The third thing is a – what the – what some are calling reversibility. But let me describe it differently, meaning if you get it wrong, how do you reverse-field and get it right. I think that what we’re really talking about here is fundamentally redefining our relationship among active, Guard and Reserve. I really believe that. I believed it when I was the chief, for a whole 149 days, and I believe it today.

This strategy will cause us to reconsider – well, to re-examine, reconsider and rearticulate, and then resource our relationship among the active, the Guard and Reserve components. It has to, because, you know, you keep us connected to America. I mean, we all – we try to all of us keep ourselves connected to America. But certainly you’re a prominent part of that. And secondly, you are that part of the force, which allows us to take some risk in other parts of the force in the event we might get it wrong. And as many speakers have probably said, we have an uncanny track record on getting things wrong. So the third thing on which our new strategy will reside or rest will, I think, be this relationship among active, Guard and Reserve.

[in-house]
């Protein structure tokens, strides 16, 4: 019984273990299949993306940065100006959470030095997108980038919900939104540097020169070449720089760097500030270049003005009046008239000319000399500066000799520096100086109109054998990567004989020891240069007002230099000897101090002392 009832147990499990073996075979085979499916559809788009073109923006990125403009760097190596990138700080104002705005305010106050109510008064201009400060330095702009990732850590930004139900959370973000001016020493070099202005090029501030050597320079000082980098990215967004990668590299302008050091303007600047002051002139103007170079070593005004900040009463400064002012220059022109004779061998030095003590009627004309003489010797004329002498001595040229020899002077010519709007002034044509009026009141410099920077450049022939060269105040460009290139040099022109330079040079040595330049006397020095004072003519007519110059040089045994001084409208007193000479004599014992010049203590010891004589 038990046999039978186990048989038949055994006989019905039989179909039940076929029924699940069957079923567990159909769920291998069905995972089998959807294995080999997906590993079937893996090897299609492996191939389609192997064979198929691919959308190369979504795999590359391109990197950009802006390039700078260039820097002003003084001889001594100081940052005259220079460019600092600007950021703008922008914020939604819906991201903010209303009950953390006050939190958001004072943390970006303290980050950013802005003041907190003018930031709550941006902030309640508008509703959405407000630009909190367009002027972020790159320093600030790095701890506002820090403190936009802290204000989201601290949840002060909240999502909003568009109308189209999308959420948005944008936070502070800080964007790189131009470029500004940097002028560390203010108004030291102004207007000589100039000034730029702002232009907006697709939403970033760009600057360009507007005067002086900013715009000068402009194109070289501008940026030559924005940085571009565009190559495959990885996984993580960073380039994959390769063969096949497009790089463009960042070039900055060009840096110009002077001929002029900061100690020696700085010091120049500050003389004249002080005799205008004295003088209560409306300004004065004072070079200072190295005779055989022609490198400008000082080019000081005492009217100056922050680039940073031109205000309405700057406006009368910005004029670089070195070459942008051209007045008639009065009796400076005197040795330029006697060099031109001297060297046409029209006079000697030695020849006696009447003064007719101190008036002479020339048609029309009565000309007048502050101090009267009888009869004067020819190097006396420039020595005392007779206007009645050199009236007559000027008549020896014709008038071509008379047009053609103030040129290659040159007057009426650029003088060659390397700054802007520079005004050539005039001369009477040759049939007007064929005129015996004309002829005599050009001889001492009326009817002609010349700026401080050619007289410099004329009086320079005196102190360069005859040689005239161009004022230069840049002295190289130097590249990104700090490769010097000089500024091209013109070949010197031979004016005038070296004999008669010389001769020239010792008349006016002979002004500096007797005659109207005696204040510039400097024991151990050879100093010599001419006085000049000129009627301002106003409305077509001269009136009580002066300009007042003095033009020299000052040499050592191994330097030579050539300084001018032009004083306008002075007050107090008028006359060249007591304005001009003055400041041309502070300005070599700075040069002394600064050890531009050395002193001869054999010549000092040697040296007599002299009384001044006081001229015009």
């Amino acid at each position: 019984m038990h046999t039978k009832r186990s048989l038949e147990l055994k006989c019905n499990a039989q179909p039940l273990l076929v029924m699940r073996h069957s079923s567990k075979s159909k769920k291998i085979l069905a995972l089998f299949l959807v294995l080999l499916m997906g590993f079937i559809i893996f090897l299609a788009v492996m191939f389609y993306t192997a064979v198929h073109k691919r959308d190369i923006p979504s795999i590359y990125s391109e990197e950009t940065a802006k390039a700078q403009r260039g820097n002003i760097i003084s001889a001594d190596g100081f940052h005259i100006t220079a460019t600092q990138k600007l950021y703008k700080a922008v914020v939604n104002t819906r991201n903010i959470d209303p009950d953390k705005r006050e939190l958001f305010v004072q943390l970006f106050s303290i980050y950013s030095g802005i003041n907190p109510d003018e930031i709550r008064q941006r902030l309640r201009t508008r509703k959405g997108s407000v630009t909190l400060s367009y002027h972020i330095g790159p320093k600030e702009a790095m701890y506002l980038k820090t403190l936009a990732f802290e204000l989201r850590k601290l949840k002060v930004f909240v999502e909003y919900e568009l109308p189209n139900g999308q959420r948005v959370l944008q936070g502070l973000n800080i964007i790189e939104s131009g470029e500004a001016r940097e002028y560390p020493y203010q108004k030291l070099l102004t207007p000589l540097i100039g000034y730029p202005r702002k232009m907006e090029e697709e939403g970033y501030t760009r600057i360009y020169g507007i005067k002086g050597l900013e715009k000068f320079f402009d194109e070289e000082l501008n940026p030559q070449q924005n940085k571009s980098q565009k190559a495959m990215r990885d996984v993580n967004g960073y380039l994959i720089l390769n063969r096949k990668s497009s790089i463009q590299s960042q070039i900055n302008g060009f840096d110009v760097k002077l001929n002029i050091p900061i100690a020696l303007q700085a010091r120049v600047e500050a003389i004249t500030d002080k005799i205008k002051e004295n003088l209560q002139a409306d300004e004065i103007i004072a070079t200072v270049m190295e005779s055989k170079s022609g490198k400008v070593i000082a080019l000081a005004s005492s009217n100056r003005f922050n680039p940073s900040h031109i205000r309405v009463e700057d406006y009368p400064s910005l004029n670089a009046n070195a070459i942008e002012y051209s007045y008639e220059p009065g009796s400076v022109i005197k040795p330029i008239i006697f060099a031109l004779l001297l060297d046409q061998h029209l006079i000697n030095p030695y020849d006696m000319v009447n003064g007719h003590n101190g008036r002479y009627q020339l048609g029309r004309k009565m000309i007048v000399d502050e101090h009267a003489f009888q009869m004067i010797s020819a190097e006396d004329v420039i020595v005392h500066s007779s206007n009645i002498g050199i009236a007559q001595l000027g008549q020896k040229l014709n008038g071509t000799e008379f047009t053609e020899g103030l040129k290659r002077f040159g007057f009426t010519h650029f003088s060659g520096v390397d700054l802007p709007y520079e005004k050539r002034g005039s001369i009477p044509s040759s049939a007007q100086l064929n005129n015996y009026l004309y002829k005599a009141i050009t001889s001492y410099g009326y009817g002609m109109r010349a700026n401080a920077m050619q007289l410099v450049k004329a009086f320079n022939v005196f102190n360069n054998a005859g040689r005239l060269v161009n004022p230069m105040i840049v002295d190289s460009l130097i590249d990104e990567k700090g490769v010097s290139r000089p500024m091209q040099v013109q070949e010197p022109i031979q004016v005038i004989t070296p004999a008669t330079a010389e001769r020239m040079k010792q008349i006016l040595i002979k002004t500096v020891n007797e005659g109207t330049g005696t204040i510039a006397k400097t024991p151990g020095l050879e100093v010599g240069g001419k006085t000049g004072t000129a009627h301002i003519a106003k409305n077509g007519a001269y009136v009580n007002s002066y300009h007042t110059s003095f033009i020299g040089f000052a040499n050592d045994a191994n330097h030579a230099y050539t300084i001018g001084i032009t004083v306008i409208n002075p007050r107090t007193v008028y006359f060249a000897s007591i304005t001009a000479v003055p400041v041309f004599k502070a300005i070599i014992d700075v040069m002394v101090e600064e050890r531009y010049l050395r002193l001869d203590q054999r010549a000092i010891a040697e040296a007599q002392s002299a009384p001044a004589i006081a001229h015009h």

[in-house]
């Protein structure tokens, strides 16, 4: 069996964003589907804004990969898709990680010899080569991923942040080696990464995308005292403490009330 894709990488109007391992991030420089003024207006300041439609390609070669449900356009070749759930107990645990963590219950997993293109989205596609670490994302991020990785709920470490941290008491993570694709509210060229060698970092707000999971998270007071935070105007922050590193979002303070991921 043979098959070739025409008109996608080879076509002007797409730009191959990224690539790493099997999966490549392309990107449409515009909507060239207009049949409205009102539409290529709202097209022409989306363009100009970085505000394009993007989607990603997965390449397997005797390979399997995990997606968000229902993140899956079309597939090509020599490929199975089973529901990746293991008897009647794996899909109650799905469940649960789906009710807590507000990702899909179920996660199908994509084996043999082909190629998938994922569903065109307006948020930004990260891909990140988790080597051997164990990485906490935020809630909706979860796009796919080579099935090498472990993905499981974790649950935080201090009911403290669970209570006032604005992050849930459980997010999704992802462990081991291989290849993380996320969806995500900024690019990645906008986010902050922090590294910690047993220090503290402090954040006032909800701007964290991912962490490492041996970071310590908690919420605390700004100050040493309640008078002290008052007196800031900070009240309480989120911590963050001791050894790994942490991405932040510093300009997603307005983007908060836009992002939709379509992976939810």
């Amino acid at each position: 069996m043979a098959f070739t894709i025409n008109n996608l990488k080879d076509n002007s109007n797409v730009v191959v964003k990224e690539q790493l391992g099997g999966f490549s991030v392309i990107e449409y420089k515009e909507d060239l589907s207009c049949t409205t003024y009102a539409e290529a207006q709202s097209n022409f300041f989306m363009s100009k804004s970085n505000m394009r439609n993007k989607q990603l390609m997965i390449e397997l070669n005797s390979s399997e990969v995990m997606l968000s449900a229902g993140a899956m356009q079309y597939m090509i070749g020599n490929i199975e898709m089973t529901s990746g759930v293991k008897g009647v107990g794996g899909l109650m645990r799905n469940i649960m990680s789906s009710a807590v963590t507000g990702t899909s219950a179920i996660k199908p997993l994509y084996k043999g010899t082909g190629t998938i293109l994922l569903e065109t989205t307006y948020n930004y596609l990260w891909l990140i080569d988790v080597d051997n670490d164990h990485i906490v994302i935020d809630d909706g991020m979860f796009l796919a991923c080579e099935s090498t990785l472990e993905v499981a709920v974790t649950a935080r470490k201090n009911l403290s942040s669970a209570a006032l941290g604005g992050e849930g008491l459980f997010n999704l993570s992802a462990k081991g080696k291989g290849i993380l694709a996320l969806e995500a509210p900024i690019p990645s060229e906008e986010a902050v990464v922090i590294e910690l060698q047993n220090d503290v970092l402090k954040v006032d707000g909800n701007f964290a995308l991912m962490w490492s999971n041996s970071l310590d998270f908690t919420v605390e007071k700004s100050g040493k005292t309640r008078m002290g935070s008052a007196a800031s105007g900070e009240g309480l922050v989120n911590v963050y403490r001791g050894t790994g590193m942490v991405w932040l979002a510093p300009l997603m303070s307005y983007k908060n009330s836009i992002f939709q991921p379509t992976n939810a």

The third thing – the fourth – I told you I’d screw that up. The fourth thing is the relationship between the general purposes forces and special operating forces. You know, up till now, those two issues have been kind of distinct, separate. You know, if you needed this kind of work done, you reached over into that pot. And if you need this kind of work done, you reach over into that pot.

And what have we seen over the last10 years? We – in my view, in my experience in Iraq and Afghanistan and elsewhere, we’ve seen kind of a merging of those capabilities to the great benefit of our mission and to the great benefit of national security. So now the question becomes, how do we document, validate and, again, resource the integration of general operating forces and special operating forces.